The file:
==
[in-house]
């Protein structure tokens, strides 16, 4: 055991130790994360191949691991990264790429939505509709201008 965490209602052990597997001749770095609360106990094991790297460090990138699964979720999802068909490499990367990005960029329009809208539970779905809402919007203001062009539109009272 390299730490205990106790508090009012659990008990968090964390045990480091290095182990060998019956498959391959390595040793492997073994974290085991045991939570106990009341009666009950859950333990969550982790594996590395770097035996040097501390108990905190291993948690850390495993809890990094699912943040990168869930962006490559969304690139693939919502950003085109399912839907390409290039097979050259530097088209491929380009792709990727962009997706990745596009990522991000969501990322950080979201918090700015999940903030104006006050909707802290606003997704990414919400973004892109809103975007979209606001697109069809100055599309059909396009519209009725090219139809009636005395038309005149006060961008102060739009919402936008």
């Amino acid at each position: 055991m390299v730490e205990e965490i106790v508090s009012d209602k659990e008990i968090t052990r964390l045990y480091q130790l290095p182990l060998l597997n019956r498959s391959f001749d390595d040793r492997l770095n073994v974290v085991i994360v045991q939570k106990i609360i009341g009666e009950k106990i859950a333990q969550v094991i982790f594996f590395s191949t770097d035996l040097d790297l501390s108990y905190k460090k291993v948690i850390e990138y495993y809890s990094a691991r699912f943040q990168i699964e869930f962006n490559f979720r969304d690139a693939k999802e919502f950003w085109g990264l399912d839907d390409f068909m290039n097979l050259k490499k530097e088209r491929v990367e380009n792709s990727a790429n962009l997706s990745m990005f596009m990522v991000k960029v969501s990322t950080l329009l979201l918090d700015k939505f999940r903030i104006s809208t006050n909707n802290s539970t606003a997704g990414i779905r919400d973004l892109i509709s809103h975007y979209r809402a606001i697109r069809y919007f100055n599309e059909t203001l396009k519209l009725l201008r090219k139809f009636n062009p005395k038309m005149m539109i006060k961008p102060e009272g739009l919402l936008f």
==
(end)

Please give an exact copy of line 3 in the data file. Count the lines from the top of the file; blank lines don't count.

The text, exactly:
């Amino acid at each position: 055991m390299v730490e205990e965490i106790v508090s009012d209602k659990e008990i968090t052990r964390l045990y480091q130790l290095p182990l060998l597997n019956r498959s391959f001749d390595d040793r492997l770095n073994v974290v085991i994360v045991q939570k106990i609360i009341g009666e009950k106990i859950a333990q969550v094991i982790f594996f590395s191949t770097d035996l040097d790297l501390s108990y905190k460090k291993v948690i850390e990138y495993y809890s990094a691991r699912f943040q990168i699964e869930f962006n490559f979720r969304d690139a693939k999802e919502f950003w085109g990264l399912d839907d390409f068909m290039n097979l050259k490499k530097e088209r491929v990367e380009n792709s990727a790429n962009l997706s990745m990005f596009m990522v991000k960029v969501s990322t950080l329009l979201l918090d700015k939505f999940r903030i104006s809208t006050n909707n802290s539970t606003a997704g990414i779905r919400d973004l892109i509709s809103h975007y979209r809402a606001i697109r069809y919007f100055n599309e059909t203001l396009k519209l009725l201008r090219k139809f009636n062009p005395k038309m005149m539109i006060k961008p102060e009272g739009l919402l936008f």